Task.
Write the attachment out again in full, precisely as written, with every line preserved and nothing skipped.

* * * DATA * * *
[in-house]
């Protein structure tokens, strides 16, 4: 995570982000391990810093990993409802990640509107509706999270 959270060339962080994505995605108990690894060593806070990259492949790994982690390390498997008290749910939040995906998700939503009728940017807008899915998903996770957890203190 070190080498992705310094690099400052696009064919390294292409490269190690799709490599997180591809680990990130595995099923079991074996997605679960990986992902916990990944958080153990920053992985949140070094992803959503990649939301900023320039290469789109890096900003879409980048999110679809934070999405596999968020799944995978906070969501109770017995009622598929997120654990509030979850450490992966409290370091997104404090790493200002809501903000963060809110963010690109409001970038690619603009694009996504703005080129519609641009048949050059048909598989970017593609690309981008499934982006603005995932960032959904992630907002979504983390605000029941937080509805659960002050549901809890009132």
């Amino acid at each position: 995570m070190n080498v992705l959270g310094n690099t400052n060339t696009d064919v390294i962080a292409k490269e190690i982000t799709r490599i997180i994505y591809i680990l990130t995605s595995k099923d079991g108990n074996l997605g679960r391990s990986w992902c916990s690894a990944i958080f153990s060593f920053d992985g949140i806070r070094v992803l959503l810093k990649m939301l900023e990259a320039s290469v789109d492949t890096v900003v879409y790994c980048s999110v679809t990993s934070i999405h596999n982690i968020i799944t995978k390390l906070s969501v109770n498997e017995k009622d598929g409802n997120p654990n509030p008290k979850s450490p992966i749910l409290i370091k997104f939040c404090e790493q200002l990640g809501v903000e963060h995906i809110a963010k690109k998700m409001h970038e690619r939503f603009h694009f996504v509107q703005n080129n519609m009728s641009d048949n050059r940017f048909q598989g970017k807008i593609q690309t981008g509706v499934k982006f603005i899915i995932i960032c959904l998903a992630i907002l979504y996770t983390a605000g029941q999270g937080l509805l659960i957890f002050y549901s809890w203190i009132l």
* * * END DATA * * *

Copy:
[in-house]
């Protein structure tokens, strides 16, 4: 995570982000391990810093990993409802990640509107509706999270 959270060339962080994505995605108990690894060593806070990259492949790994982690390390498997008290749910939040995906998700939503009728940017807008899915998903996770957890203190 070190080498992705310094690099400052696009064919390294292409490269190690799709490599997180591809680990990130595995099923079991074996997605679960990986992902916990990944958080153990920053992985949140070094992803959503990649939301900023320039290469789109890096900003879409980048999110679809934070999405596999968020799944995978906070969501109770017995009622598929997120654990509030979850450490992966409290370091997104404090790493200002809501903000963060809110963010690109409001970038690619603009694009996504703005080129519609641009048949050059048909598989970017593609690309981008499934982006603005995932960032959904992630907002979504983390605000029941937080509805659960002050549901809890009132």
């Amino acid at each position: 995570m070190n080498v992705l959270g310094n690099t400052n060339t696009d064919v390294i962080a292409k490269e190690i982000t799709r490599i997180i994505y591809i680990l990130t995605s595995k099923d079991g108990n074996l997605g679960r391990s990986w992902c916990s690894a990944i958080f153990s060593f920053d992985g949140i806070r070094v992803l959503l810093k990649m939301l900023e990259a320039s290469v789109d492949t890096v900003v879409y790994c980048s999110v679809t990993s934070i999405h596999n982690i968020i799944t995978k390390l906070s969501v109770n498997e017995k009622d598929g409802n997120p654990n509030p008290k979850s450490p992966i749910l409290i370091k997104f939040c404090e790493q200002l990640g809501v903000e963060h995906i809110a963010k690109k998700m409001h970038e690619r939503f603009h694009f996504v509107q703005n080129n519609m009728s641009d048949n050059r940017f048909q598989g970017k807008i593609q690309t981008g509706v499934k982006f603005i899915i995932i960032c959904l998903a992630i907002l979504y996770t983390a605000g029941q999270g937080l509805l659960i957890f002050y549901s809890w203190i009132l």